Inside Track by Peter Martin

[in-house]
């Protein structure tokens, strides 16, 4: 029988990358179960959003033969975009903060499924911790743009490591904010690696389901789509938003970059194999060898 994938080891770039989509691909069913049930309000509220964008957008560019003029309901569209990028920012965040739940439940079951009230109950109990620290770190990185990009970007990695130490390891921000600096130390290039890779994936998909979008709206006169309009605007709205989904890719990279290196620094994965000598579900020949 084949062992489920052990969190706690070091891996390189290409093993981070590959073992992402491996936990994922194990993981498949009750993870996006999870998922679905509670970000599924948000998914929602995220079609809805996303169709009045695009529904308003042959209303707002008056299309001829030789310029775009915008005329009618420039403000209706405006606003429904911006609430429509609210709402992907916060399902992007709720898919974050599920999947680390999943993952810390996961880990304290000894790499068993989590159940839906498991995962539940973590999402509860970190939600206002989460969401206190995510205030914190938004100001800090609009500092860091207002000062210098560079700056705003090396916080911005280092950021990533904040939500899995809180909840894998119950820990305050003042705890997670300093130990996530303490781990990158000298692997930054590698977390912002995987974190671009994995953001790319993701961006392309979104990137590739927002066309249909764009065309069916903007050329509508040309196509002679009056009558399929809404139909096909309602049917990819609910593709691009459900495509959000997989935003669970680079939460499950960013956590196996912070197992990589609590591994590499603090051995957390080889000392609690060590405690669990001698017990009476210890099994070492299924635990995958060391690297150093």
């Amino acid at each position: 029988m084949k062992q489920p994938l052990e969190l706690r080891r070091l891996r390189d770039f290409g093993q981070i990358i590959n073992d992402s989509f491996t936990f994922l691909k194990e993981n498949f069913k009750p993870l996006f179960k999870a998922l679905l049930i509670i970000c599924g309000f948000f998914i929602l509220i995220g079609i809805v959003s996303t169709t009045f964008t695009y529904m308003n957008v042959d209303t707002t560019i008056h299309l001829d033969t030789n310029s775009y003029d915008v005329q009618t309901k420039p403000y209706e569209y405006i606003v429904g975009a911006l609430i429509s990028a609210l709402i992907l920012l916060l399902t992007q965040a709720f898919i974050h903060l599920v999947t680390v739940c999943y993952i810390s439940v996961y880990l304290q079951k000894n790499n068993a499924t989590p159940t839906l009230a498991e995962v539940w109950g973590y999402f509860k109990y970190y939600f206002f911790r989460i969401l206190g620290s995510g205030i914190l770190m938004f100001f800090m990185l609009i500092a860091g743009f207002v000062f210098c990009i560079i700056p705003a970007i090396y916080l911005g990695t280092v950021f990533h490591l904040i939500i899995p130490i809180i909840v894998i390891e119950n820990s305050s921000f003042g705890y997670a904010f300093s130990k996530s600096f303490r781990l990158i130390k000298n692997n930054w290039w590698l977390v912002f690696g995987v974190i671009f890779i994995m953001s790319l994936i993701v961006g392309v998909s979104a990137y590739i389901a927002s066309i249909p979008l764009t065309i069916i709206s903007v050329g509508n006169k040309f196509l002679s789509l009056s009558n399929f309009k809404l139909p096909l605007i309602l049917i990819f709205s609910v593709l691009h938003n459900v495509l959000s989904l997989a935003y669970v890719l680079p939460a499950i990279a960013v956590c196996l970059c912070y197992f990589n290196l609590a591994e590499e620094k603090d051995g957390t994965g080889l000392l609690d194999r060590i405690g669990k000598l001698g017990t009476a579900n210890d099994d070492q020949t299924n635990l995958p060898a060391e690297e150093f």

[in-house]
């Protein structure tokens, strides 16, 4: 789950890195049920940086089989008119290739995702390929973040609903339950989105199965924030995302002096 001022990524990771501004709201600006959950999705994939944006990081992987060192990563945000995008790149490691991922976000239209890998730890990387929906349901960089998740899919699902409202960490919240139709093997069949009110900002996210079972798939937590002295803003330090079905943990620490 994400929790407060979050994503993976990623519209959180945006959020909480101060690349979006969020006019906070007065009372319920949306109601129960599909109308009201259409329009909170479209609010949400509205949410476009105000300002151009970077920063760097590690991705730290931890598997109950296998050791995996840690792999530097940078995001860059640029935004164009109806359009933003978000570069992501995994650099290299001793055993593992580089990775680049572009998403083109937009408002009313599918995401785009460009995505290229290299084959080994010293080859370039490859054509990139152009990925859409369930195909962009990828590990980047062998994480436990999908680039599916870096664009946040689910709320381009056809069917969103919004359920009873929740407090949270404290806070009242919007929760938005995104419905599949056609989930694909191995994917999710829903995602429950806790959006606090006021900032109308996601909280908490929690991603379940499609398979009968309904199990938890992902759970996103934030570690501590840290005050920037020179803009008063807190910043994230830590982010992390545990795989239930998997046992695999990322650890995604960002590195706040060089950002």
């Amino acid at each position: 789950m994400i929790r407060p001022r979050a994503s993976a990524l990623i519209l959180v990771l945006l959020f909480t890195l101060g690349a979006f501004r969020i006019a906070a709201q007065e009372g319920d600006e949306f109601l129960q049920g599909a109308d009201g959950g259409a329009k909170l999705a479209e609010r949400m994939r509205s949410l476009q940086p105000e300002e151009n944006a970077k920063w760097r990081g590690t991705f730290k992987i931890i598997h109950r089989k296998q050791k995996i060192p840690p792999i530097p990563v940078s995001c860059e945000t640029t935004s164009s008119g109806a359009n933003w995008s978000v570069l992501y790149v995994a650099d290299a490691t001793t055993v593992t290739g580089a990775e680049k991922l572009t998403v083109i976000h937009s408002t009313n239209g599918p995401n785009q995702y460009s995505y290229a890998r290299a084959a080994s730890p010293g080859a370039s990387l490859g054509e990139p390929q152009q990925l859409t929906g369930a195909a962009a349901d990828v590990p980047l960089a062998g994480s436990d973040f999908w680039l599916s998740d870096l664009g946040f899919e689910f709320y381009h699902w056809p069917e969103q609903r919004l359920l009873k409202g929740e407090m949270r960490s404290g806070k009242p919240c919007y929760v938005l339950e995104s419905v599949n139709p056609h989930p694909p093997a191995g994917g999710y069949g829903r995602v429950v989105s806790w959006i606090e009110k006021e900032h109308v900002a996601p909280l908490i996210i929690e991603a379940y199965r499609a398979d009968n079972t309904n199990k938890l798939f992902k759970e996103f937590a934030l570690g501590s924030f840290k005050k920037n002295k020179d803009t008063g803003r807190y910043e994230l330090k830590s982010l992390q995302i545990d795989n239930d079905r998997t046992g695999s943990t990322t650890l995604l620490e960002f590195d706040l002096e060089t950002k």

It’s cigars all round at Greene King. Not only has the Suffolk-based regional brewer pulled off its biggest pub deal, it has also managed to win enthusiastic City approval. A jump in the share price after the announcement of the hefty £654m acquisition of Laurel’s community pub estate was to be expected, but the positive ‘buy’ recommendations and future earnings predictions from cynical old analysts will have given Tim Bridge, Greene King’s chief executive, extra satisfaction. Greene King now finds itself up with Enterprise and Punch as one of the leading industry consolidators. No longer a “sleepy” regional, it is in the big league now. The purchase pushes its total estate up by 25% to over 2,000 sites. More significantly, its managed house business will grow by around 50%, even allowing for the announced transfer to tenancy or sell off of a net 200 pubs. Greene King will grow from just under 550 managed pubs to a little short of 800, making it the UK’s third biggest managed pub operator by number of sites – still a way short of Spirit and Mitchells & Butlers, but ahead of Wetherspoon and Whitbread’s pub restaurant division. In terms of sales it will be the fifth biggest managed player, behind JDW and Whitbread’s Beefeaters and Brewers Fayres, but ahead of Luminar, the country’s leading late night operator. The big challenge now, as in any takeover, will be integration, and much of that responsibility will fall on the shoulders of GK’s still relatively new managed house boss Mark Angela. As Morrisons, the northern supermarket chain, has found with Safeway, it is not always easy. In the pub trade, there are numerous stories about the clash of cultures when Spirit took on S&N Retail at the beginning of this year. Whatever the truth there, Spirit had least had the benefit of being privately owned and being able to sort things out behind closed doors. As a publicly quoted group, GK will not have that luxury. However, Greene King is no stranger to buying and assimilating businesses and in the pub market has a record second to none in successful integration. Chief executive Tim Bridge has also shown himself adept at learning retail lessons from those he has acquired. GK’s current acquisition campaign started back in 1998 with the £198m purchase of the Magic Pub Co from Michael Cannon. Since then Bridge and his team have done another eight deals, including paying £253m for Morland in 1999, £103m for Old English in 2001 and £67m for Morrells in 2002, not to mention snapping up Beards, Marston’s Hampshire pubs and Dalgety. The Laurel deal may be the biggest to date, but both the Magic and Morland acquisitions were in their time just as significant in the reshaping the business. Magic not only started the strategy that has now delivered the Laurel acquisition, but it brought in the retail expertise that GK then needed, including the Hungry Horse brand. Tim Bridge has continued to look beyond his own backyard for new thinking for his retail and brands business. Mark Angela is a good example, joining from Colgate Palmolive. His predecessor Neil Gillis came from Heinz and the beer division boss Rooney Anand was recruited from Sara Lee. Winning over people is the key to any smooth integration, and the GK management is already talking up the quality of the Laurel team it is inheriting and their business. Tim Bridge’s own understated style will also help to win over not just Laurel newcomers but investors too. GK has promised the City modest upsides from the deal, working on the basis that it is always better to under promise and over deliver, than vice versa. GK usually outperforms, and the City loves it. It’s a style that obviously works internally too. According to one analyst, the Laurel estate only saw annual EBIT increases of 3% since being bought from Whitbread. GK has managed much more, so it will be confident that it can quickly crank up sales and efficiency, particularly with food. Laurel’s average food take is around 14% to 18% of total sales, compared to 33% for GK’s managed pubs. The deal will have given the whole pub sector a fillip. The positive sentiment will have boosted the confidence of Spirit, the sector’s biggest managed pub player, that it can get its anticipated IPO away sooner rather than later. It will also have done no harm to the exit expectations of any number of private equity backed businesses – particularly those off the high street and with a strong freehold element to their estates. Wolverhampton & Dudley, GK’s big regional rival, will certainly not want to be overshadowed for long and, despite its recent acquisition of Wizard, intimated this week that it will continue to be on the look out for purchase opportunities. Whether they like it or not the likes of Barracuda, Noble House’s remaining core food pubs and possibly the odd smaller regional will be attracting attention. Greene King will take some time to digest Laurel, but it is hard to imagine this is the end of its ambitions. GK has the confidence and track record to go on and on. Mitchells & Butlers might be dreaming of a return to the FTSE 100, but at this rate, Greene King might just beat it.